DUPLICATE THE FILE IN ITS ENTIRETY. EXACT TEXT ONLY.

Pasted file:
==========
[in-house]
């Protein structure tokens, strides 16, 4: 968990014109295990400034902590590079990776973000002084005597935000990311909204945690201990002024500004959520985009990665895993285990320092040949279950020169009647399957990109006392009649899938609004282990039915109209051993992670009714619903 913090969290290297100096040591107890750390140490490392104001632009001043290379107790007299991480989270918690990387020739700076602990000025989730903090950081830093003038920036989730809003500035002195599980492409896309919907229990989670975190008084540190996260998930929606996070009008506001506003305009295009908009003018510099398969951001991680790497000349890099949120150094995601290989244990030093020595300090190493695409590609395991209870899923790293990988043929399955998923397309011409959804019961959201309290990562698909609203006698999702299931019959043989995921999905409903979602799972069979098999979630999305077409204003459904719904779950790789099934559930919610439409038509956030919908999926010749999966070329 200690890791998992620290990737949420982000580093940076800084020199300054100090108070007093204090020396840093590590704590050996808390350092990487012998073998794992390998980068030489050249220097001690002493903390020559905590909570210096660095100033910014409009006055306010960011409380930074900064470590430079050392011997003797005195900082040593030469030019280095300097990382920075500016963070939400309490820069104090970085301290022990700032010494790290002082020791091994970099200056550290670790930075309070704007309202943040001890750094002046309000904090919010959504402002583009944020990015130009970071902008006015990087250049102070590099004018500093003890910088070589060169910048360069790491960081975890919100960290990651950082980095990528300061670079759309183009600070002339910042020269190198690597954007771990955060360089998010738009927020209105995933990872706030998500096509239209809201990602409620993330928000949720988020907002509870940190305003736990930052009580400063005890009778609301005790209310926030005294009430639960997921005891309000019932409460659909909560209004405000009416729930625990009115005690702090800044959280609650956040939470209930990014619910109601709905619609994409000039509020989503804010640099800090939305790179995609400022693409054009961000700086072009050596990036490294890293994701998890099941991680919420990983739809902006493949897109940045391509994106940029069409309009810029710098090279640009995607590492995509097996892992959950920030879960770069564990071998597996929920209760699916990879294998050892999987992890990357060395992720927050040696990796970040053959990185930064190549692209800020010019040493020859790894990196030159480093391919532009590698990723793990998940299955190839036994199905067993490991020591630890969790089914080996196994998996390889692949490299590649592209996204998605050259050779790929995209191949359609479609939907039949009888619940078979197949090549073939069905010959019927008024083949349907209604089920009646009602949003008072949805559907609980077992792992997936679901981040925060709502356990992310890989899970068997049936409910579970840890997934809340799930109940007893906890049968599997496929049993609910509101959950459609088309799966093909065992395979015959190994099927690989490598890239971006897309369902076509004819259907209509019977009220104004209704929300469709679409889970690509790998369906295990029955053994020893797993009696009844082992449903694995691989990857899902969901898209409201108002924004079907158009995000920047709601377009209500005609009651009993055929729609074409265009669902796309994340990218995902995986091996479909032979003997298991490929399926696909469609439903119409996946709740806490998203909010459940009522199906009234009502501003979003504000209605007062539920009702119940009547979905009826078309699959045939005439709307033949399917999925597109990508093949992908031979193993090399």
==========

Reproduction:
[in-house]
């Protein structure tokens, strides 16, 4: 968990014109295990400034902590590079990776973000002084005597935000990311909204945690201990002024500004959520985009990665895993285990320092040949279950020169009647399957990109006392009649899938609004282990039915109209051993992670009714619903 913090969290290297100096040591107890750390140490490392104001632009001043290379107790007299991480989270918690990387020739700076602990000025989730903090950081830093003038920036989730809003500035002195599980492409896309919907229990989670975190008084540190996260998930929606996070009008506001506003305009295009908009003018510099398969951001991680790497000349890099949120150094995601290989244990030093020595300090190493695409590609395991209870899923790293990988043929399955998923397309011409959804019961959201309290990562698909609203006698999702299931019959043989995921999905409903979602799972069979098999979630999305077409204003459904719904779950790789099934559930919610439409038509956030919908999926010749999966070329 200690890791998992620290990737949420982000580093940076800084020199300054100090108070007093204090020396840093590590704590050996808390350092990487012998073998794992390998980068030489050249220097001690002493903390020559905590909570210096660095100033910014409009006055306010960011409380930074900064470590430079050392011997003797005195900082040593030469030019280095300097990382920075500016963070939400309490820069104090970085301290022990700032010494790290002082020791091994970099200056550290670790930075309070704007309202943040001890750094002046309000904090919010959504402002583009944020990015130009970071902008006015990087250049102070590099004018500093003890910088070589060169910048360069790491960081975890919100960290990651950082980095990528300061670079759309183009600070002339910042020269190198690597954007771990955060360089998010738009927020209105995933990872706030998500096509239209809201990602409620993330928000949720988020907002509870940190305003736990930052009580400063005890009778609301005790209310926030005294009430639960997921005891309000019932409460659909909560209004405000009416729930625990009115005690702090800044959280609650956040939470209930990014619910109601709905619609994409000039509020989503804010640099800090939305790179995609400022693409054009961000700086072009050596990036490294890293994701998890099941991680919420990983739809902006493949897109940045391509994106940029069409309009810029710098090279640009995607590492995509097996892992959950920030879960770069564990071998597996929920209760699916990879294998050892999987992890990357060395992720927050040696990796970040053959990185930064190549692209800020010019040493020859790894990196030159480093391919532009590698990723793990998940299955190839036994199905067993490991020591630890969790089914080996196994998996390889692949490299590649592209996204998605050259050779790929995209191949359609479609939907039949009888619940078979197949090549073939069905010959019927008024083949349907209604089920009646009602949003008072949805559907609980077992792992997936679901981040925060709502356990992310890989899970068997049936409910579970840890997934809340799930109940007893906890049968599997496929049993609910509101959950459609088309799966093909065992395979015959190994099927690989490598890239971006897309369902076509004819259907209509019977009220104004209704929300469709679409889970690509790998369906295990029955053994020893797993009696009844082992449903694995691989990857899902969901898209409201108002924004079907158009995000920047709601377009209500005609009651009993055929729609074409265009669902796309994340990218995902995986091996479909032979003997298991490929399926696909469609439903119409996946709740806490998203909010459940009522199906009234009502501003979003504000209605007062539920009702119940009547979905009826078309699959045939005439709307033949399917999925597109990508093949992908031979193993090399």